Fifteen Important Cases
Beehan v. Lido Isle Community Association
(1977) 70 Cal.App.3d 858 An association may exercise prudent business discretion in deciding whether or not to sue for a violation of the governing documents.
Castaneda v. Olsher
(2005) 132 Cal.App.4th 624 The owner of a mobile home park may have a duty to protect park residents from potential gang-related violence where the park has a history of violent gang activity.
Cohen v. Kite Hill Community Association
(1983) 142 Cal.App.3d 642 An association must exercise its authority to approve or disapprove architectural modifications in a manner consistent with the CC&Rs. The association cannot grant approvals prohibited by the CC&Rs.
Dolan-King v. Rancho Santa Fe Association
(2000) 81 Cal.App.4th 965 The burden of proof is on the challenging homeowner to prove the unreasonableness of an unrecorded restriction. A homeowner challenging the architectural decision of an association in court has the burden of proving that the association's decision was unreasonable and arbitrary under the circumstances. A decision is unreasonable and arbitrary when it bears no rational relationship to the protection, preservation, operation or purpose of the affected land. Unrecorded use restrictions (e.g., rules, guidelines, etc.) may not be given a presumption of reasonableness, but evaluated under a straight reasonableness test. See also, Clark v. Rancho Santa Fe Association (1989) 216 Cal.App.3d 606.
Frances T. v. Village Green Owners Association
(1986) 42 Cal.3d 490 The California Supreme Court held that a condominium association may be held to a landlord's standard of care as to common areas under its control, in a case brought by a unit owner who was raped in the unlit common area of the association after she had been instructed to remove the lights she installed because the association had not.
Haley v. Casa Del Rey Homeowners Association
(2007) 153 Cal.App.4th 863 Relying on Lamden v. La Jolla Shores Clubdominium Homeowners Association (1999) 21 Cal.4th 249, the court held that the association had discretion to select among means for remedying violations of the CC&Rs without resorting to expensive and time-consuming litigation, and the courts should defer to that discretion in a case involving homeowners who brought an action against the association and other owners for, among other things, encroachments into the common area. See also, Beehan v. Lido Isle Community Association (1977) 70 Cal.App.3d 858.
Heather Farms Homeowners Association v. Robinson
(1994) 21 Cal.App.4th 1568 The court has discretion to determine whether there is a prevailing party for the purposes of awarding attorney fees in an action resolved by settlement and mutual dismissals.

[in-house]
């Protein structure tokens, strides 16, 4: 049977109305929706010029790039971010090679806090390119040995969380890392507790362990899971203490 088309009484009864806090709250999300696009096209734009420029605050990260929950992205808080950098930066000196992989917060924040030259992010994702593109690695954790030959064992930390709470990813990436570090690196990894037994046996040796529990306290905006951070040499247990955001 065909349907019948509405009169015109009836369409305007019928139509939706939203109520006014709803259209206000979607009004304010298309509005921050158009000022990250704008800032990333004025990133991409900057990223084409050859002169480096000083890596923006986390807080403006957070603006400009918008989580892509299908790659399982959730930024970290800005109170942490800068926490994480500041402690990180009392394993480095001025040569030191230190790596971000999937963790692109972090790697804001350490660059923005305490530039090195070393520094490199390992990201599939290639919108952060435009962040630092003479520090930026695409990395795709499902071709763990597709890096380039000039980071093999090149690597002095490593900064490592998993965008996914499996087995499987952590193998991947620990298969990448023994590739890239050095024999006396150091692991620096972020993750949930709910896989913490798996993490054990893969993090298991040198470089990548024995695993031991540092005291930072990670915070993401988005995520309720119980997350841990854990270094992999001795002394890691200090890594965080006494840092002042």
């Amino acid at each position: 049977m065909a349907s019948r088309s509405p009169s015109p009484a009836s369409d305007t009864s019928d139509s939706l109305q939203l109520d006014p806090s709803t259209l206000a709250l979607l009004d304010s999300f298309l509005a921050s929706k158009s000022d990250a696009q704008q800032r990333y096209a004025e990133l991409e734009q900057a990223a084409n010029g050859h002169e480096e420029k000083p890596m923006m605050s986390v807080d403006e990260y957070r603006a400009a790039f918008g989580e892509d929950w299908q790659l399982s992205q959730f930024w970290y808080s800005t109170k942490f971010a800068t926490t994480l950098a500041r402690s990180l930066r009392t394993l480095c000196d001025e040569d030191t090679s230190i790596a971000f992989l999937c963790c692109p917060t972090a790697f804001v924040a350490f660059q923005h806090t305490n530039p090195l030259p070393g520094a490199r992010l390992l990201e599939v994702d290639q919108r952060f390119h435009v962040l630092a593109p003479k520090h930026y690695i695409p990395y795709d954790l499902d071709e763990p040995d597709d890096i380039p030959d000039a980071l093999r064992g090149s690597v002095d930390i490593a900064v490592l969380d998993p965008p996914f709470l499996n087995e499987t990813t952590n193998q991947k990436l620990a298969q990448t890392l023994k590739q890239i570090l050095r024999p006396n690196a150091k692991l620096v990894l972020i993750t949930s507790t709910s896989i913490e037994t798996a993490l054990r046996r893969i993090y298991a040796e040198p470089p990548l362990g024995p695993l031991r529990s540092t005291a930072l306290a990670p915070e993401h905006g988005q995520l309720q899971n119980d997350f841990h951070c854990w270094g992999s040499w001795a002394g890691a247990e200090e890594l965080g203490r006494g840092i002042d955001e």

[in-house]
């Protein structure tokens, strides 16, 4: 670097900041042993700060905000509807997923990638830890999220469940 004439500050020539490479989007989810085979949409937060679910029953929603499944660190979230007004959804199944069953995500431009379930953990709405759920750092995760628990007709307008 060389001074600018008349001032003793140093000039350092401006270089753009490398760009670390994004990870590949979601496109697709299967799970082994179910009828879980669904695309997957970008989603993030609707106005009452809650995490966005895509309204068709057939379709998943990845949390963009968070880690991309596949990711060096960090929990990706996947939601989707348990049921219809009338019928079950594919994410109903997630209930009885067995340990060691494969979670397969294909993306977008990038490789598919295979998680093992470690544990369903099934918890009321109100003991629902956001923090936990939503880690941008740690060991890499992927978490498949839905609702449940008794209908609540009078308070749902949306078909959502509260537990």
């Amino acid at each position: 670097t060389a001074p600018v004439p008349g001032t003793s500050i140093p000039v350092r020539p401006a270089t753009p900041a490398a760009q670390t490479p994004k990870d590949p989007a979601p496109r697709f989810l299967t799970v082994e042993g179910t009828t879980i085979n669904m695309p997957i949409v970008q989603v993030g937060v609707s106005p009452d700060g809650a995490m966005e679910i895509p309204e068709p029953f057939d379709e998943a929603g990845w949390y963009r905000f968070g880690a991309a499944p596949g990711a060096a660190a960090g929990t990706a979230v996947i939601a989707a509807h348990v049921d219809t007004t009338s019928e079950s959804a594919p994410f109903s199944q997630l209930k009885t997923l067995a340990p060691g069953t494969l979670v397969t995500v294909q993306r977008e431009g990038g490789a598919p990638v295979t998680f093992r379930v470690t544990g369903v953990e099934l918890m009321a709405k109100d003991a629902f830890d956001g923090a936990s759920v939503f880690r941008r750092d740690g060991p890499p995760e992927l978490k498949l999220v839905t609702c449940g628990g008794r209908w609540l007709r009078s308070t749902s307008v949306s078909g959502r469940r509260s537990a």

Heiman v. Worker's Compensation Appeals Board
(2007) 149 Cal.App.4th 724 A property manager and its association were held to be co-employers with an unlicensed contractor subject to Labor Code ‘ 2750.5. They were all held responsible for payment of worker's compensation benefits and any tort liability arising from an accident which injured the contractor's employee, even though the manager did not know the contractor was unlicensed and uninsured when the contractor was hired.
Ironwood Owners Assn. IX v. Solomon
(1986) 178 Cal.App.3d 766 An association must follow its own internal disciplinary procedures before seeking relief in court.
James F. O'Toole Co., Inc. v. Los Angeles Kingsbury Court Owners Association
(2005) 126 C.A.4th 549 The court ordered an association to impose a special emergency assessment to pay a $140,000 judgment obtained by a homeowner. The court also ordered the appointment of a receiver to carry out the order.
Lamden v. La Jolla Shores Clubdominium Association
(1999) 21 Cal.4th 249 California Supreme Court held that a court should defer to a board's authority and presumed expertise in discretionary decisions regarding the maintenance and repair of the common areas, provided that the decisions are based upon reasonable investigation, made in good faith and with regard to the best interest of the association, and are within the scope of authority given to the board under the relevant statutes and CC&Rs.
Nahrstedt v. Lakeside Village Condominium Assn.
(1994) 8 Cal.4th 361 According to the California Supreme Court, CC&R restrictions are presumed reasonable and will be enforced uniformly against all association members unless the restrictions are arbitrary, impose burdens on the property that substantially outweigh the restriction's benefits to the development's residents, or violate a fundamental public policy.
Pacific Hills Homeowners Association v. Prun
(2008) 160 Cal.App.4th 1557 The court held that the 5-year statute of limitations set forth in Code of Civil Procedure ‘336 controls both the enforcement of CC&R provisions and the rules, in a case involving owners in a planned development who installed a gate and a fence in violation of the height and setback requirements of the CC&Rs and architectural guidelines adopted as rules.
Park Place Estates Homeowners Association v. Naber
(1994) 29 Cal.App.4th 427 An owner may not withhold assessments owed to the association as a set off to his alleged claims against the association.
Villa De Las Palmas Homeowners Association v. Terifaj
(2004) 33 Cal.4th 73 According to the California Supreme Court, a use restriction duly adopted by an amendment to the CC&Rs after an owner acquires his unit is enforceable against that owner through an injunctive relief action, even though the owner disagrees with the amendment.